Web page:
250g (8 oz) sweetcorn - I use canned corn.

salt & pepper

Cut the pumpkin in to walnut-sized chunks. In a saucepan, melt the butter and fry the onion and pepper until the onion is translucent. Add the pumpkin, beans, sweetcorn and water, bring to the boil, turn the heat down and simmer, covered for 10 minutes. Season and simmer a further 5 minutes. (If using canned beans, add them in the last five minutes rather than at the beginning).

I gained the recipe from Pumpkins and Squashes by Janet Macdonald.


Getting Serious About Getting Married: Part 2

Last week I posted part one of my review of Getting Serious About Getting Married. This is part two.

After exploring the biblical and historical teaching about marriage, and the lack of male leadership in our society, Getting Serious About Getting Married: Rethinking the Gift of Singleness tackles some frequent statements about singleness in the church today. Debbie attempts to demolish false arguments. Overall, I appreciated Debbie’s stand against common Christian arguments for singleness. She argues that God has created us with a desire for marriage because it is his will for us. This is why it is misguided to instruct singles to just “focus on God” or throw themselves into ministry, work, friendships or hobbies. God did not create these things to make up for the lack of a spouse. In the Garden of Eden, Adam had a wonderful work situation and intimate communion with God. It is impossible to think of a more perfect situation. Yet it was still not good for him to be alone. Why would God cause human beings to be entirely satisfied without a relationship he intended for them to have?

While it is good to be content with a less than ideal circumstance, singleness, it is not good to pretend that this circumstance is ideal. For those who do not have a gift of celibacy, it is not ideal. Paul was content whether well fed or hungry, imprisoned or free, but he was not required to say that he thought these situations were equally pleasant. Currently in the church, it seems to be expected that singles should pretend their situation is great. This is often conveyed through presenting all the negatives of marriage. Singles are encouraged to be content because marriage is apparently so much worse than they imagine. Such teaching distorts God’s portrayal of marriage. Debbie Maken presents the many benefits of marriage in an attempt to restore readers to God’s perspective.

A negative portrayal of marriage, and the encouragement to ignore or delay a desire to be married, may have another unintended effect. Debbie argues that one reason sexual immorality is rife amongst Christian young people is that they do not have a clear hope of marriage. She writes: “there was a time when children were raised so that their emotional and physical development coincided. As their sexuality began to develop, marriage was just around the corner” (p. 129). Now, with protracted singleness the norm, young people find themselves dealing with desires that have little hope of timely outlet. To wait for what is good, young people must have hope. This hope is reduced when marriage is portrayed negatively or unduly delayed. Abstinence education will only be successful when young people are encouraged to pursue marriage, not indefinite singleness.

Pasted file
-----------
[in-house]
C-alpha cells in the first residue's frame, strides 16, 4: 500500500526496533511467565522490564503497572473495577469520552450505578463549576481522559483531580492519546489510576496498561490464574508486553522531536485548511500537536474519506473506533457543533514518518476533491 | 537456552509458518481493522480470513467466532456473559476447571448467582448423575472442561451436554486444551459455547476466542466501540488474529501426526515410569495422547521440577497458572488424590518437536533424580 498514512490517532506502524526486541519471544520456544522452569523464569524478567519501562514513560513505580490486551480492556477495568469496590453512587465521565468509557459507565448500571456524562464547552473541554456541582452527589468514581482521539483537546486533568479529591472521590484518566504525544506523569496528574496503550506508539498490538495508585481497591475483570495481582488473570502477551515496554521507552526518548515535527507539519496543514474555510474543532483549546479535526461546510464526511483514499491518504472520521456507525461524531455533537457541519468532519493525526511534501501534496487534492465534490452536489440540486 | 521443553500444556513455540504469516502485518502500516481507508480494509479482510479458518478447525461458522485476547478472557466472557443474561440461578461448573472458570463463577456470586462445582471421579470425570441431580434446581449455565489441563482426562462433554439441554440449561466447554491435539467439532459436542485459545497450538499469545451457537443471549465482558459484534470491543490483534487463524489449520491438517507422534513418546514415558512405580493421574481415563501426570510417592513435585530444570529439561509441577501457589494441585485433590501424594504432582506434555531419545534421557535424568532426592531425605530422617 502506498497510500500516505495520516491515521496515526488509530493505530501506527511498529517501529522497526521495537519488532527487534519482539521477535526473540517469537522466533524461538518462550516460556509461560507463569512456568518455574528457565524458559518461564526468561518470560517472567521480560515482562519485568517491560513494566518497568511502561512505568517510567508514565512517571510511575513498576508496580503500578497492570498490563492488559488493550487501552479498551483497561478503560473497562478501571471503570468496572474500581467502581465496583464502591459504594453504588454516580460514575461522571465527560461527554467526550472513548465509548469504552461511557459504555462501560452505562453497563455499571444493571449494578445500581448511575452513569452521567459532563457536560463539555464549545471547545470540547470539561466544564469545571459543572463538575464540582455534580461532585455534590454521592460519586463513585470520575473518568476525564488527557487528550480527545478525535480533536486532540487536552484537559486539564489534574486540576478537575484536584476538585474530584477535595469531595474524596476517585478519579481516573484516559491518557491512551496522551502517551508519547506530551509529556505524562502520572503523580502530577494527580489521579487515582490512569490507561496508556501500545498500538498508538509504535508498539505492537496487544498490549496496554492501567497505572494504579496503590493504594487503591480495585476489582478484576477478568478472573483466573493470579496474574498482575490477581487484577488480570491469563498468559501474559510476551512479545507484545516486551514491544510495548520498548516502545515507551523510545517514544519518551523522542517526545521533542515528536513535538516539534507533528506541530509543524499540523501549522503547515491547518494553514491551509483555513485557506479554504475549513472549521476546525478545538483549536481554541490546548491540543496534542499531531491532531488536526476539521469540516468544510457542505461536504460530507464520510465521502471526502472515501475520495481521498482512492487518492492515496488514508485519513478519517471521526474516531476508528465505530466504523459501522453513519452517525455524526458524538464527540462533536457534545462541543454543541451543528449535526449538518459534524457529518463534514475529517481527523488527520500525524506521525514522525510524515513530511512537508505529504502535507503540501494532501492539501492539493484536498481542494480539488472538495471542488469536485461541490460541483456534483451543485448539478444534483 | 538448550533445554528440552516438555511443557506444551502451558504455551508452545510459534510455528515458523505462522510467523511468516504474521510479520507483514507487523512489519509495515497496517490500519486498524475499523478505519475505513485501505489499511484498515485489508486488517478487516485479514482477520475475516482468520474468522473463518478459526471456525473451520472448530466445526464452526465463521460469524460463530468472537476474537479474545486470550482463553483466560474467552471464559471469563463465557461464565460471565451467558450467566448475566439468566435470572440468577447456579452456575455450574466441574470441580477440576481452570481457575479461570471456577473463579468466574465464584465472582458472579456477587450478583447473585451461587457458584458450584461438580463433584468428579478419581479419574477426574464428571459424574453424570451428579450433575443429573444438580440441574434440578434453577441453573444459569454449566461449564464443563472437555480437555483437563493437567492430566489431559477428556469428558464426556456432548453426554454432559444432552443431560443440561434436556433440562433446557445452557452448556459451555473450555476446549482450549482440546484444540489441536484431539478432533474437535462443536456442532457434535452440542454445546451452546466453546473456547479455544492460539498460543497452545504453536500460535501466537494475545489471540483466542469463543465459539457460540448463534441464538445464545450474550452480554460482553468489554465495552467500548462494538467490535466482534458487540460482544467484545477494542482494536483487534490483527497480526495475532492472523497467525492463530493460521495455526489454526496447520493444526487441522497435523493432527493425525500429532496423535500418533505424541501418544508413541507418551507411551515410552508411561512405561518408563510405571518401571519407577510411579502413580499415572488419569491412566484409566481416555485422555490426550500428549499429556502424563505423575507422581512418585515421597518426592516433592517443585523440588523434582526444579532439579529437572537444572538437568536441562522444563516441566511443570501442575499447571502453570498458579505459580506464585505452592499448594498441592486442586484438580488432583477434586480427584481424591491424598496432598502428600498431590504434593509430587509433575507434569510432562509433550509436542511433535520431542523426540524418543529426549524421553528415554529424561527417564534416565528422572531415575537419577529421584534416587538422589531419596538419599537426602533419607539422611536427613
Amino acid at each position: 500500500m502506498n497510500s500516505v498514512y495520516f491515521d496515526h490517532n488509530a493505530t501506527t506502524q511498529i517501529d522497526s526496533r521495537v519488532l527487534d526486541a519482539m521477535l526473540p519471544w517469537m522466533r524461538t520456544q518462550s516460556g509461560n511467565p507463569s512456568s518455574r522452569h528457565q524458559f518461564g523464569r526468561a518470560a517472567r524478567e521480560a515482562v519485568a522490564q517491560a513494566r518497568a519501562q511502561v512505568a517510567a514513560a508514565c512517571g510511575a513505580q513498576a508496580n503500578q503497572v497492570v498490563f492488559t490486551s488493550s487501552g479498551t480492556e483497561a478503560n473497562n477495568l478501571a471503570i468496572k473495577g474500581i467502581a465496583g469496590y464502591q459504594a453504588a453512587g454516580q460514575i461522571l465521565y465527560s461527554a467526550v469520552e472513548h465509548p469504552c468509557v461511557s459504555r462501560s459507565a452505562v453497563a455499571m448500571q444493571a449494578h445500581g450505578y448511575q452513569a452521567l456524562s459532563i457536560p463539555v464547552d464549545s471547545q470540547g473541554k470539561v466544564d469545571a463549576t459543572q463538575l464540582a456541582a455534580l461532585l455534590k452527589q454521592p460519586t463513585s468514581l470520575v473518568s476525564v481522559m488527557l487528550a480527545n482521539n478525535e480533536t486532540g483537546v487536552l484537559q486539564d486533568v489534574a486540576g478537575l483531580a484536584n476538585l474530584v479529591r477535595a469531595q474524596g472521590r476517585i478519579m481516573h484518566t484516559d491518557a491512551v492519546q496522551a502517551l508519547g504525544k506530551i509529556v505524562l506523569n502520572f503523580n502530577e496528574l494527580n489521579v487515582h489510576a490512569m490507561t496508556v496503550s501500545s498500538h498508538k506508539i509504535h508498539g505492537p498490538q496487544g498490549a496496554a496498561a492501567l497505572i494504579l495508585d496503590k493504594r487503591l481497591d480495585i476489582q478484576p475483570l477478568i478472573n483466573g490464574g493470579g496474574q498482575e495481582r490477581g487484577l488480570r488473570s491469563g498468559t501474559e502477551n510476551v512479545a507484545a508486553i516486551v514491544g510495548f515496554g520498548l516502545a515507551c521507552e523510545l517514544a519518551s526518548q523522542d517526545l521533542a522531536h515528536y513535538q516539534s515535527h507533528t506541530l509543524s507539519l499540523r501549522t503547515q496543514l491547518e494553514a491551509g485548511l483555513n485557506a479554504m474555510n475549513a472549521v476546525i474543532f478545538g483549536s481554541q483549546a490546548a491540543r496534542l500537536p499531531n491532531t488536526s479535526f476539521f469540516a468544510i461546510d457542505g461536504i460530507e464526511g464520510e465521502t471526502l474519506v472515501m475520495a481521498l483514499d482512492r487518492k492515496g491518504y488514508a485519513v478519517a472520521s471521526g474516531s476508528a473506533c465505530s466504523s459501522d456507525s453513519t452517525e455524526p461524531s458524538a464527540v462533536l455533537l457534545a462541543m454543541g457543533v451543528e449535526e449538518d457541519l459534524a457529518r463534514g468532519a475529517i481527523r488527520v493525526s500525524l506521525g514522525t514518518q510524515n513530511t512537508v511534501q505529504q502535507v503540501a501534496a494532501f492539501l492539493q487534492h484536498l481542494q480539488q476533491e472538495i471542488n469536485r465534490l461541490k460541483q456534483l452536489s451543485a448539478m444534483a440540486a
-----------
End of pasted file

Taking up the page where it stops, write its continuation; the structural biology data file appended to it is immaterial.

Part 3 is coming soon.



Today is the first day for months where I have not had any study to do! I handed in the last of 20 assignments for this trimester yesterday. I can actually have a look at some of my unfinished projects, including last year's scrapbook.

I can also get more excited, instead of stressed, about planning for my wedding and marriage. There are bridesmaids dresses to organise, invitations to write, and churches to see.

While I've been studying, I've also been procrastinating through creating things like meal plans for my future married life. I don't want to be scrambling around at 5 or 6pm every day trying to find something for us to eat! The usual results of that in my life currently are baked beans on toast. That could get a bit tiresome after a while.

I am thinking of having a rotating three weekly meal plan. Below I have posted one week that I've come up with - subject to change without notice! I also think that perhaps I will slot Dave into at least one more night of cooking duty, depending upon what our schedules are. After all, he has developed all these culinary talents after years of singleness and I wouldn't want to see them go to waste :).

Meal Plan Week 1
Sunday lunch: Spinach pies, Apple crumble
Sunday dinner: Bean soup and bread
Monday: Jacket potatoes with mushroom & feta
Tuesday: Succotash
Wednesday: Chicken skewers with green salad
Thursday: Quiche, Pea and Celery medley
Friday: Pizza and green salad, Coconut impossible pie
Saturday Sausages and mashed potatoes - Dave

I would appreciate any meal planning tips or ideas for easy meals that anyone has.


Anonymous comments

I have recently had a couple more anonymous comments about contraception. I will not be publishing these for several reasons. The first is that I don't feel like engaging in debate with people on personal topics if those people will not do me the courtesy of even telling me their names. The second is that these comments were posted on my propsal and engagement posts, which (as far as I can tell!) have nothing to do with contraception. If you want me to engage with you on this topic, you are going to have to demonstrate some kindness and grace through commenting on appropriate posts. Alternatively, you could email me.